Maurice Sendak’s “Where the Wild Things Are” (1963) continues to be one of the most influential children’s books. Most anyone can recall its iconic cover, if not its young and imaginative protagonist, Max, and his adventures as “King of the Wild Things.”
“Max is surrounded by structure and rules and responsibilities, like bedtime, and all seem arbitrary like a lot of the realities of our lives,” The Pinkerton Raid’s Jesse James DeConto remembers. “Max just wants to escape to a fantasy world that actually feels more real.”
As DeConto wrote songs for The Pinkerton Raid’s latest album, “Where the Wildest Spirits Fly” (released May 2018), he came across some parallelisms between the album and book. As it were, he asked Adam Neubauer to design an album cover with Sendak’s work in mind. The colors and style are immediately recognizable, but rather than a dozing “Wild Thing” in the forest, DeConto asked Neabauer to think of images which appear throughout their sound tracks.
While writing the record DeConto thought of today’s driving societal issues—climate change, Black Lives Matter, oil pipelines, and capitalism’s impact over the centuries. “It has turned our flesh and blood, the land, the water and the sky into commodities, to be bought and sold,” he details. “Our society seems to be ruled by fear right now. How can we recover what it means to be human?”
Thus the song “Thin Places” was written. Honing in on tensions between humanity and a world controlled by money, “Thin Places” is about wild places where people can feel human and not live in fear of one another.
“When my partner, Julie, heard the lyric, ‘Meet me in the thin places / where the wildest spirits fly,’ she said it reminded her of [the book],’” DeConto explains. “Obviously, the words themselves sound similar, but even Sendak’s story resonates with [our] album. . . . This album is all about humans belonging to one another and to Earth.”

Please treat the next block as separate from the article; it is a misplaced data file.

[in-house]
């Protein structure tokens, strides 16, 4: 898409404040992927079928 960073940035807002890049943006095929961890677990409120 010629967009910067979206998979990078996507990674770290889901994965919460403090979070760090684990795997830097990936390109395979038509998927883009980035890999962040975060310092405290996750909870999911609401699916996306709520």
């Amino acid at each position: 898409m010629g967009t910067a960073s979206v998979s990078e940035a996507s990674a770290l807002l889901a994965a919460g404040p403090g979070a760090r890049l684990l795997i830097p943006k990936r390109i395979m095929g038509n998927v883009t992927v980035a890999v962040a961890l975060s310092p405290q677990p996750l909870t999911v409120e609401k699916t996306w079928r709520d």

The Pinkerton Raid will take the concept of their album one step further when they play at Walking Tall’s summer BBQ at Good Hops this weekend. It will be a day full of live music, disc golf, corn-hole, BBQ chicken and veggie burgers, with all the fixin’s, to benefit Walking Tall Wilmington. The local nonprofit provides lunches, clean water and other community outreach initiatives for folks without permanent housing.
“We’re just happy to bring attention to Walking Tall Wilmington and celebrate the dignity of all humans,” DeConto notes.
DeConto wrote all lyrics on “Wildest Spirits.” He tapped his sister, Katie, sister-in-law, Caroline, and friend, Alex Hill, to help with vocal harmonies. Bassist Jon Depue and drummer Scott McFarlane shaped their parts. Producer David Wimbish played most keys, vibraphone and some guitars, as well as accordion in “Sweet Pitchers of Mercy.” Wimbish also helped craft the brass section with trumpeter/trombonist Graham Dickey and saxophonist Tony Sali. “David and engineer Jeff Crawford deserve a lot of credit for editing our parts and adding their own,” DeConto continues.